More than half the office buildings in the City of London financial district are owned by foreign investors for the first time following a three-year acquisition spree, Development Securities Plc said.
Foreign companies own 52 percent of all office properties in London’s main financial district, up from 50 percent in 2010 and 8 percent in 1980, according to a report commissioned by Development Securities, a property developer and investor based in the U.K. capital.
Overseas investors accounted for two-thirds of office acquisitions by value in the City of London during the past three years as they took advantage of falling prices, Development Securities said. Property values fell 50 percent from 2007 through 2009 and were 37 percent lower at the end of 2010 than they were before the global financial crisis, the company said, citing Investment Property Databank.
“The dominance of foreign ownership is particularly applicable to prime office space,” the company said.
South African billionaire Nathan Kirsh’s Kirsh Group is in exclusive talks to buy Tower 42, the first skyscraper built in the City, for more than 280 million pounds ($438 million), the sellers said Nov. 18.
Other deals this year include the purchase by Chinese Estates Holdings Ltd., controlled by Hong Kong billionaire Joseph Lau, of buildings that are part of Goldman Sachs Group Inc.’s European headquarters. Kuok Khoon Hong and Martua Sitorus, the billionaire founders of Singapore-based palm oil processor Wilmar International Ltd., bought Aviva Plc’s base in the financial district for 288 million pounds in June.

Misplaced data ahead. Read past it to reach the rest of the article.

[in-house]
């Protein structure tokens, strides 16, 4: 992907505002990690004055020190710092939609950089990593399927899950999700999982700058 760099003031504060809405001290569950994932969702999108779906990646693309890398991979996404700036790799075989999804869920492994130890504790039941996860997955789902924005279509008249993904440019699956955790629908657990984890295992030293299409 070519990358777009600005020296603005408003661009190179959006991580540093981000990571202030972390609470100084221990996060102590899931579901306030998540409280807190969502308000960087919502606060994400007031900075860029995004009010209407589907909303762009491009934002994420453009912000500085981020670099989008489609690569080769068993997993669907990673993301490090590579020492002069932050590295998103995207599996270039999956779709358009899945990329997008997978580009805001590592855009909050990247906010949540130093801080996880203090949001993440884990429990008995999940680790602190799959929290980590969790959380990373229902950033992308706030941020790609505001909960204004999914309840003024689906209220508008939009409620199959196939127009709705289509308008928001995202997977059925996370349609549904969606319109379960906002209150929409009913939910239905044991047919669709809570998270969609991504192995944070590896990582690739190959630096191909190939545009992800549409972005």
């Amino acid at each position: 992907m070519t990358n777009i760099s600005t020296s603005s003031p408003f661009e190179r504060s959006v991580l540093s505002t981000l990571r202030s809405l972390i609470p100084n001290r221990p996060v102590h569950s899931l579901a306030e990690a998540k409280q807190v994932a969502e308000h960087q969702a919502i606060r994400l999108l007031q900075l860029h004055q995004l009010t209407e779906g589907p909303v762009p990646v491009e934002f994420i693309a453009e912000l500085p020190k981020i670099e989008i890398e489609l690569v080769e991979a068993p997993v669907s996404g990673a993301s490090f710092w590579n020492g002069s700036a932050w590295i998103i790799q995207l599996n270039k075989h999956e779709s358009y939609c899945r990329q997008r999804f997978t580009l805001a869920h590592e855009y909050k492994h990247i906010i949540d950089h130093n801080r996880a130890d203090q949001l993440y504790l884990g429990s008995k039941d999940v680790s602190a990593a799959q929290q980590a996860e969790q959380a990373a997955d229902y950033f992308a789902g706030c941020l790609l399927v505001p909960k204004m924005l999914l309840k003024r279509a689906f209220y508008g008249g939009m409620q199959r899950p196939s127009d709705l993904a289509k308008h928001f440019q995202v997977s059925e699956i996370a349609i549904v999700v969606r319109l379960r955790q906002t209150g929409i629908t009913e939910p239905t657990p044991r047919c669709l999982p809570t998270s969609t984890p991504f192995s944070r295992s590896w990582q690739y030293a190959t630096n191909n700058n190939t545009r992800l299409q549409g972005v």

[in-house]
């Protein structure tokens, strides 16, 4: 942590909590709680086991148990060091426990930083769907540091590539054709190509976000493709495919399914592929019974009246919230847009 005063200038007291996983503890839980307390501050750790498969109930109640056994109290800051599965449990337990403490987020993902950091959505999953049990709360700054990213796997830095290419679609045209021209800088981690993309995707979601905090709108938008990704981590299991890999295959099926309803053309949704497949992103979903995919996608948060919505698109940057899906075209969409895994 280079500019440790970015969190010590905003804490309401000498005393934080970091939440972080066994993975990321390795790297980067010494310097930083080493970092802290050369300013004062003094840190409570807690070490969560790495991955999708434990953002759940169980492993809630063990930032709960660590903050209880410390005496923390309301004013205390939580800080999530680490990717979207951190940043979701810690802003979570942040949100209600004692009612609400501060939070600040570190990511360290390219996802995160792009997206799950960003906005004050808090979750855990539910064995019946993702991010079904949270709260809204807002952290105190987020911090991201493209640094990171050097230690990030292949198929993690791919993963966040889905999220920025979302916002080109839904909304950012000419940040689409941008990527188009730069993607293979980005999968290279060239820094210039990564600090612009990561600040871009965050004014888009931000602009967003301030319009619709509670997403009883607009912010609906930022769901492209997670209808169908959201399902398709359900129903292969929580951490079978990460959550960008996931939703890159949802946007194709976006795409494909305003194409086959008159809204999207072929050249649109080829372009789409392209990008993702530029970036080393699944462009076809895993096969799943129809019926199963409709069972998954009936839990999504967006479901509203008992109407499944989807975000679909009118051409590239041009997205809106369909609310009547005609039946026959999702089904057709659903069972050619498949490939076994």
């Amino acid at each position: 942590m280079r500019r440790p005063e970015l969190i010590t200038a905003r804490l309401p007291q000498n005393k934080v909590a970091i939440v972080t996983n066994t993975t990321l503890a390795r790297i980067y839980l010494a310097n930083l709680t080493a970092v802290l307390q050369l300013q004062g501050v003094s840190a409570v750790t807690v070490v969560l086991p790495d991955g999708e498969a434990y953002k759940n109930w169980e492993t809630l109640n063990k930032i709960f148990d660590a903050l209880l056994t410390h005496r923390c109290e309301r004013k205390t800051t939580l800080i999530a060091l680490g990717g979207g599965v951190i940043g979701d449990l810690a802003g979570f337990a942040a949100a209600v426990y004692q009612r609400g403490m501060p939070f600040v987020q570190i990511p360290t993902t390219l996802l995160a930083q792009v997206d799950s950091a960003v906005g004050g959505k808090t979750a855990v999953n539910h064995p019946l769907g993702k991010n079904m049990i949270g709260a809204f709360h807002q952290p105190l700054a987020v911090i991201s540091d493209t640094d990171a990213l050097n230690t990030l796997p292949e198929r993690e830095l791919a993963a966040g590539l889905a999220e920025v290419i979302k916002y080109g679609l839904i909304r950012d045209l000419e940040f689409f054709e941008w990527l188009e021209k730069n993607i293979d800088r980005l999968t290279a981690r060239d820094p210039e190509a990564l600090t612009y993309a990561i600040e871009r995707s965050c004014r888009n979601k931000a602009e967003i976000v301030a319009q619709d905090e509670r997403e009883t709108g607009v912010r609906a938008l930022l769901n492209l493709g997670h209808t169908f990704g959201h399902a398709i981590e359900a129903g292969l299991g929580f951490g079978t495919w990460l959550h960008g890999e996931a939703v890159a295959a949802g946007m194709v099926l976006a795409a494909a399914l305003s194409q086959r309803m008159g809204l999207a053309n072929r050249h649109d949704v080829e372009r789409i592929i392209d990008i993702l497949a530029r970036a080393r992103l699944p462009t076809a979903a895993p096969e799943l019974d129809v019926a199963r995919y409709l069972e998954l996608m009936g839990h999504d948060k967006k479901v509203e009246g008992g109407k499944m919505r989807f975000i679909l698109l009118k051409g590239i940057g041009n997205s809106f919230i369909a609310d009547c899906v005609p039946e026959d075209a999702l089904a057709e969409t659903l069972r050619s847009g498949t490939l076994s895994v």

The average value of buildings bought by overseas investors from 2008 through 2011 was 91 million pounds, compared with an average of 27 million pounds spent by U.K. purchasers, Development Securities said.
German companies own 16 percent of the district’s office buildings, unchanged from last year, while the share of properties owned by U.S. companies rose to 10 percent from 8 percent, the report showed. Six percent of the district’s properties have Middle East owners.
The report was written by Professor Colin Lizieri of the University of Cambridge.